Another lesson is something my therapist told me many times: “Stop trying to please everyone, just be who you are and see who is pleased.” Donald Trump and Joe Biden never wavered from their very real and authentic personas. The people that voted for either one was pleased enough by the persona of their chosen candidate to vote for him to be president. The winner clearly pleased more people than the other guy.
One of the most powerful lessons PR people can learn from these COVID times is that we are all human. The top political correspondent for NPR, Mara Liasson, is frequently interrupted by her dog on national radio. Children come into top level meetings demanding macaroni and cheese. Only a psychopath would not empathize with pros working through these occasional hiccups in one’s professional life. So, the number one lesson for 2020 is that empathy and authenticity is the order of the day. It’s what you need to build trust, attract top talent, and grow your customer base.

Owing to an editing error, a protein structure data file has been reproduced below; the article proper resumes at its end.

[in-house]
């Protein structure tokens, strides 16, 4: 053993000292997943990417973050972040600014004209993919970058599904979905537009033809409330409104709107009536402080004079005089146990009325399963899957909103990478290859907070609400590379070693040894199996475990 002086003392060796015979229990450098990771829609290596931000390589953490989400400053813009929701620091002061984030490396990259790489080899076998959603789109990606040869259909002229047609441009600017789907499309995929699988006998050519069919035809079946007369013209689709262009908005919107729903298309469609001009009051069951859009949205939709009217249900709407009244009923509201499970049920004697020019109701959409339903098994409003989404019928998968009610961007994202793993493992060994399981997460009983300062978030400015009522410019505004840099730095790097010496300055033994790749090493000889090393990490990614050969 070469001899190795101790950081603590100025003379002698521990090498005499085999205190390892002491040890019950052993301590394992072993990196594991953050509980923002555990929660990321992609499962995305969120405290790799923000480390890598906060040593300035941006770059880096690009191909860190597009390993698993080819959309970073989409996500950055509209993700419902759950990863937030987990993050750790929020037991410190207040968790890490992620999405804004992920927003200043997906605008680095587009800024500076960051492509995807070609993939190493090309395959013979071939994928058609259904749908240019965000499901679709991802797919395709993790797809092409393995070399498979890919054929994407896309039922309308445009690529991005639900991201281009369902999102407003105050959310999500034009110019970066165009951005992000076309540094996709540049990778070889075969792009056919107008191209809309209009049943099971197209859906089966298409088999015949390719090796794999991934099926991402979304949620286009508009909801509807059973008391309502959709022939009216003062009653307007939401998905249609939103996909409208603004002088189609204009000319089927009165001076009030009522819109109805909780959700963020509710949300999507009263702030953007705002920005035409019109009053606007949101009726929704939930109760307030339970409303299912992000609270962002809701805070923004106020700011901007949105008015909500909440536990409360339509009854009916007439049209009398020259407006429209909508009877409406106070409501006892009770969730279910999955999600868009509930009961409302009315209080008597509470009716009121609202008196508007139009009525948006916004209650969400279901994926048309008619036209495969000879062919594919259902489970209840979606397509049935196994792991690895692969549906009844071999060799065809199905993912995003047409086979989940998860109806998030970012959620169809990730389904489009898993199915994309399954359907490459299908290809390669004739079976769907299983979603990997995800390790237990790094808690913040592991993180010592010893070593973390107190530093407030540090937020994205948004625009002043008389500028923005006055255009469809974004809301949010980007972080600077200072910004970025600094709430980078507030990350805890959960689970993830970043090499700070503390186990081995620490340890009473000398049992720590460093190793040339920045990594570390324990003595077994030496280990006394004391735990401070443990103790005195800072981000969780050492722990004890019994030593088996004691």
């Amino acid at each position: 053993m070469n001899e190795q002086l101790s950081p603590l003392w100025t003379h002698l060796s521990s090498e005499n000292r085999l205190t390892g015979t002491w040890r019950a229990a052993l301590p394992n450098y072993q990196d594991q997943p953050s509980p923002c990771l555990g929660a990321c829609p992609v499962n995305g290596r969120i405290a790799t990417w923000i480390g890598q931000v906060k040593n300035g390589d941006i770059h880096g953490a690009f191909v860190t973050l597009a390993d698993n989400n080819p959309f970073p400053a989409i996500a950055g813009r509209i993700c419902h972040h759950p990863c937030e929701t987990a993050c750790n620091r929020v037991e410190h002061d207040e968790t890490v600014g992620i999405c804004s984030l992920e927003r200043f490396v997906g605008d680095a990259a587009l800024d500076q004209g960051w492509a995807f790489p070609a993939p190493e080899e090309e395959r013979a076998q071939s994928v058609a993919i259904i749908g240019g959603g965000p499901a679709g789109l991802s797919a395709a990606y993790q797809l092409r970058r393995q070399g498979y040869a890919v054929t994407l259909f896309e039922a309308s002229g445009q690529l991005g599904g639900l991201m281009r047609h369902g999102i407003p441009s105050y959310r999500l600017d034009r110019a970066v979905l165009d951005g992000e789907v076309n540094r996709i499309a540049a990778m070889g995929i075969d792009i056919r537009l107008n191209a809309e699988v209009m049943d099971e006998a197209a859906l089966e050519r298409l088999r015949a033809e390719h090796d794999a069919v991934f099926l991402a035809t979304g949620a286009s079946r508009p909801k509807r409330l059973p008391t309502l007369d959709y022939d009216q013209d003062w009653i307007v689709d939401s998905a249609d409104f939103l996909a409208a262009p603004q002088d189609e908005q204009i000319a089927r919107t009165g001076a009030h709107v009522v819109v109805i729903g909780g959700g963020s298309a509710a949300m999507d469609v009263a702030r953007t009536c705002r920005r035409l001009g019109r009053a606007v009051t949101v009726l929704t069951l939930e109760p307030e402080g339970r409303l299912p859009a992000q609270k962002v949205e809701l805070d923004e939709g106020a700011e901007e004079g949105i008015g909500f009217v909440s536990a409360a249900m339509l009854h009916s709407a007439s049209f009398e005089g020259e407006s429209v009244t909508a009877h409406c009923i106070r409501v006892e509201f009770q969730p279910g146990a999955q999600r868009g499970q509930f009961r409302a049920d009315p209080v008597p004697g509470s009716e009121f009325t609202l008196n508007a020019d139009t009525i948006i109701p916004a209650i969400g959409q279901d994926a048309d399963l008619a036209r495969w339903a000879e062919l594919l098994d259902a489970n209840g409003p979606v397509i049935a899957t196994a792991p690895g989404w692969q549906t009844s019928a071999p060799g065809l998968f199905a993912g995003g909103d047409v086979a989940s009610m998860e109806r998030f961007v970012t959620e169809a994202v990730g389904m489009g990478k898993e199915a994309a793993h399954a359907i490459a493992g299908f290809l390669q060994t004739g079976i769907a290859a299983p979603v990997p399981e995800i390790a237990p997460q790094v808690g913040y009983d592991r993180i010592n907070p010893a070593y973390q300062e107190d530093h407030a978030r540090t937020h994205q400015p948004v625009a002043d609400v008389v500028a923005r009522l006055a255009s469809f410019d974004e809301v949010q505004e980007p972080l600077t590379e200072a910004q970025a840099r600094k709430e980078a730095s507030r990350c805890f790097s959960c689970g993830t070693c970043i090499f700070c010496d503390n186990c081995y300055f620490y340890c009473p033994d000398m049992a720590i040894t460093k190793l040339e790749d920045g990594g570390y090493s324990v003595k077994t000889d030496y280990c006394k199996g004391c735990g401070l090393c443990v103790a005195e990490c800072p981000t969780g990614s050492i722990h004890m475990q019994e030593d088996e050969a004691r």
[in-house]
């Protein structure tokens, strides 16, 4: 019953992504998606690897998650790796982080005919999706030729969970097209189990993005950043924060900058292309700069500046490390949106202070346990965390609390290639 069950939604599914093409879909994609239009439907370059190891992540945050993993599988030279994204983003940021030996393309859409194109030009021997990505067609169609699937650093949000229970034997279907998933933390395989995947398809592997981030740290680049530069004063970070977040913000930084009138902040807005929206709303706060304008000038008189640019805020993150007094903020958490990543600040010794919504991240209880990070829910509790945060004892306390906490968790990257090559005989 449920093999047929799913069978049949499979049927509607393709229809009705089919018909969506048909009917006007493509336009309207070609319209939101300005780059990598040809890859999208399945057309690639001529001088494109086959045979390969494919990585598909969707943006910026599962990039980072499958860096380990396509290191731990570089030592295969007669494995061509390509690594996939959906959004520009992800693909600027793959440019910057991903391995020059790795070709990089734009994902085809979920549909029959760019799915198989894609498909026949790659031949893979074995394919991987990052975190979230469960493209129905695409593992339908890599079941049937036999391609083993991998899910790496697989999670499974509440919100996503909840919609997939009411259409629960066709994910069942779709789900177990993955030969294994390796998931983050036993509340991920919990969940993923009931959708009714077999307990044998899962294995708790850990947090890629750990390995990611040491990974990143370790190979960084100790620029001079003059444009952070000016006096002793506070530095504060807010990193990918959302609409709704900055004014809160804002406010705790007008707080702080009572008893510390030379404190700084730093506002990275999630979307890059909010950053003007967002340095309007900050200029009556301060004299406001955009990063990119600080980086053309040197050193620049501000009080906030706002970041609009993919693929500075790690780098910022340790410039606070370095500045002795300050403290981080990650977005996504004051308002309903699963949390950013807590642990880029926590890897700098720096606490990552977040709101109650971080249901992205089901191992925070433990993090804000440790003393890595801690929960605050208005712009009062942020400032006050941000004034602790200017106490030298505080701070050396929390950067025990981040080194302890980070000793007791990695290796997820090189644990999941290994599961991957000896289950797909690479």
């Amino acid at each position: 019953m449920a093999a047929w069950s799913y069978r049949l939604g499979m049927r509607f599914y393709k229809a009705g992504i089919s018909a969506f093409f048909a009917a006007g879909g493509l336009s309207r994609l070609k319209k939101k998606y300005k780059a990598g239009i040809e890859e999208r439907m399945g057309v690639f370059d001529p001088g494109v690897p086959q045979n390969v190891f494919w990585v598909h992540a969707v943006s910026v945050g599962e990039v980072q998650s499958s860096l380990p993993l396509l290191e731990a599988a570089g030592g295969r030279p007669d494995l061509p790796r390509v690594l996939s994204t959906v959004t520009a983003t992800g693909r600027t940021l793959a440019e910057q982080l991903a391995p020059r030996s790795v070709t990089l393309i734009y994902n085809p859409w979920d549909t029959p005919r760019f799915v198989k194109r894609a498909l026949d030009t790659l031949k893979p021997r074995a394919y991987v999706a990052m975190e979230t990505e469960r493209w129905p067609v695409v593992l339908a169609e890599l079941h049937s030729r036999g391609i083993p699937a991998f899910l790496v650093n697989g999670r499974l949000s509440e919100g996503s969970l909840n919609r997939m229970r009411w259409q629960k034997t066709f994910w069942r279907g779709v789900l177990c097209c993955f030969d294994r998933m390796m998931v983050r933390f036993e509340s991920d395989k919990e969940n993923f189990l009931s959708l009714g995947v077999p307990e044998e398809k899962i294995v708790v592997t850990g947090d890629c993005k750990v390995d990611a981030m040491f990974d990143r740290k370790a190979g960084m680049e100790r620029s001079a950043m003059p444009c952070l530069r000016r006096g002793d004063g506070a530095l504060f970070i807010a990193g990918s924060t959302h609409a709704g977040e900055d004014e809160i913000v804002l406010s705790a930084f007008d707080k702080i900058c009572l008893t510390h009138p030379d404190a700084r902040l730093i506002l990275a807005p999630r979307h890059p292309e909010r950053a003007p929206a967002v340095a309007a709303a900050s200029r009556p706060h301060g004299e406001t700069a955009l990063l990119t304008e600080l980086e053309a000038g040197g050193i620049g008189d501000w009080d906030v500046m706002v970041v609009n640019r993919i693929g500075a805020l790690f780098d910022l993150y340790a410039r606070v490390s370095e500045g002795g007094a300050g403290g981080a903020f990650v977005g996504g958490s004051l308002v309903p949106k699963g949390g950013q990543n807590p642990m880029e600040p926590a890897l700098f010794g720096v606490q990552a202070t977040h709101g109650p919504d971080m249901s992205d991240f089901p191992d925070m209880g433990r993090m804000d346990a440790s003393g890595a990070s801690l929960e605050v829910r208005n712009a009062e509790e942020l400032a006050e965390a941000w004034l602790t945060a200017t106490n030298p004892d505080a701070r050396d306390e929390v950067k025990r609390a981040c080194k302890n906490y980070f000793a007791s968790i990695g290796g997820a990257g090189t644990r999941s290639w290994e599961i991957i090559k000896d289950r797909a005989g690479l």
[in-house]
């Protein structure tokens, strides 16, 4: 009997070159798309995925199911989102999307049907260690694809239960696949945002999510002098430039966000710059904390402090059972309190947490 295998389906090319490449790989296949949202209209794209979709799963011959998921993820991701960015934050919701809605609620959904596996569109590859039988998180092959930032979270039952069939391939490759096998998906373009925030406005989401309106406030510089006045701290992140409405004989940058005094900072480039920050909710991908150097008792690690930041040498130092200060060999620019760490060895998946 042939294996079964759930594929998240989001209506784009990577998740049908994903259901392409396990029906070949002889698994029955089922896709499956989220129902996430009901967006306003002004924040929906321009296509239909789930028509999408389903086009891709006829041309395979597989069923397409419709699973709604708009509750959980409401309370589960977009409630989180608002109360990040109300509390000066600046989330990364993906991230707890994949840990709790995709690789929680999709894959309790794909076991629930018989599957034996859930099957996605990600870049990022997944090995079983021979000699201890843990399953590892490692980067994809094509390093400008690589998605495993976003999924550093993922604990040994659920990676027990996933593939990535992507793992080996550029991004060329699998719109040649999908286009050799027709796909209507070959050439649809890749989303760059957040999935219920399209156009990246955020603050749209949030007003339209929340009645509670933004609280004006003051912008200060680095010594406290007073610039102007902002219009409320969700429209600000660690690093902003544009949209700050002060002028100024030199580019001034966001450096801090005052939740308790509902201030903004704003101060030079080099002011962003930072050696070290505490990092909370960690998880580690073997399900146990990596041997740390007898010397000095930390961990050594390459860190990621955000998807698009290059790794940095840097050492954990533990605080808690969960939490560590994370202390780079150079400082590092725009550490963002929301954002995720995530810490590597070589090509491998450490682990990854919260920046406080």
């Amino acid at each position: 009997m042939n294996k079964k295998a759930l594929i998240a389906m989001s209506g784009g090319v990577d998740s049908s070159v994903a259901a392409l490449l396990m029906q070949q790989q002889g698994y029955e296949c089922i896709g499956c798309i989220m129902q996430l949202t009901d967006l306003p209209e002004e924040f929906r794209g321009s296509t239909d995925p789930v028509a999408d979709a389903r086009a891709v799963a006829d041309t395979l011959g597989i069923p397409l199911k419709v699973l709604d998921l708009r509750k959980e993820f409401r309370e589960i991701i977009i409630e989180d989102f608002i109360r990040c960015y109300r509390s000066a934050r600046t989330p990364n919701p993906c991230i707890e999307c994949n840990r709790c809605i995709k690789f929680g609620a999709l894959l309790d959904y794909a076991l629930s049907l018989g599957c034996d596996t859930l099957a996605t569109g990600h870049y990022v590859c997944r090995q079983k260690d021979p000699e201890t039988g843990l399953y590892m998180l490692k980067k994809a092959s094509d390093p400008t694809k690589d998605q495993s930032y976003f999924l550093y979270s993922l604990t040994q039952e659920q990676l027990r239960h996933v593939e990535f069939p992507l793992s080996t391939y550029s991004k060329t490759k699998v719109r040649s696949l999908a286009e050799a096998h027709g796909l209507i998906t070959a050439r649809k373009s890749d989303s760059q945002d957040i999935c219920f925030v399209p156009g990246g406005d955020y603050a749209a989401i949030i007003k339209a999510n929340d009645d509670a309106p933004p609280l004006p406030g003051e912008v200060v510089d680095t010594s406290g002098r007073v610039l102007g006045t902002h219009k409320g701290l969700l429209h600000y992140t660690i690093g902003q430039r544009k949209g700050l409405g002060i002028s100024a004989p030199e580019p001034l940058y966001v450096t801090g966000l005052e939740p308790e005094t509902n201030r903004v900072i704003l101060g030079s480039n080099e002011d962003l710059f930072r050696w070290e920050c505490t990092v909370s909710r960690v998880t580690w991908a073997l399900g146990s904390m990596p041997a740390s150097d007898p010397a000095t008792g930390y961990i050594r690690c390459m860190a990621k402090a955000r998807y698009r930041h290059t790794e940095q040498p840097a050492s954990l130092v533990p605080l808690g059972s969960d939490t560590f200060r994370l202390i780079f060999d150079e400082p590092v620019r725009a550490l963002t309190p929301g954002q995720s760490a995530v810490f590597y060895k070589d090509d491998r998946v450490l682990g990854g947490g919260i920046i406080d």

5. If Joe Biden can win the U.S. presidency with virtual events, you can win virtually too.
Granted, there’s no substitute for knocking on individual doors, but not all things virtual failed in the 2020 election. Biden took a lot of grief for doing conference calls and outreach from his basement in Delaware, but it didn’t stop him from winning.
This week a leading health journalist, Michelle Forzley, advised a group of marketers (of which I was one) not to plan on in-person events until spring of 2022 at the earliest. As she walked us through all the details of vaccine release, distribution and actually getting people to take it, it was clear that no one is going to be comfortable going to large in-person gatherings in the next year or so. Rethink your event, figure out new ways to build relationships, get leads or get your messages across. I
t’s the time to rethink and reinvent, not just try to replicate the real world on Zoom.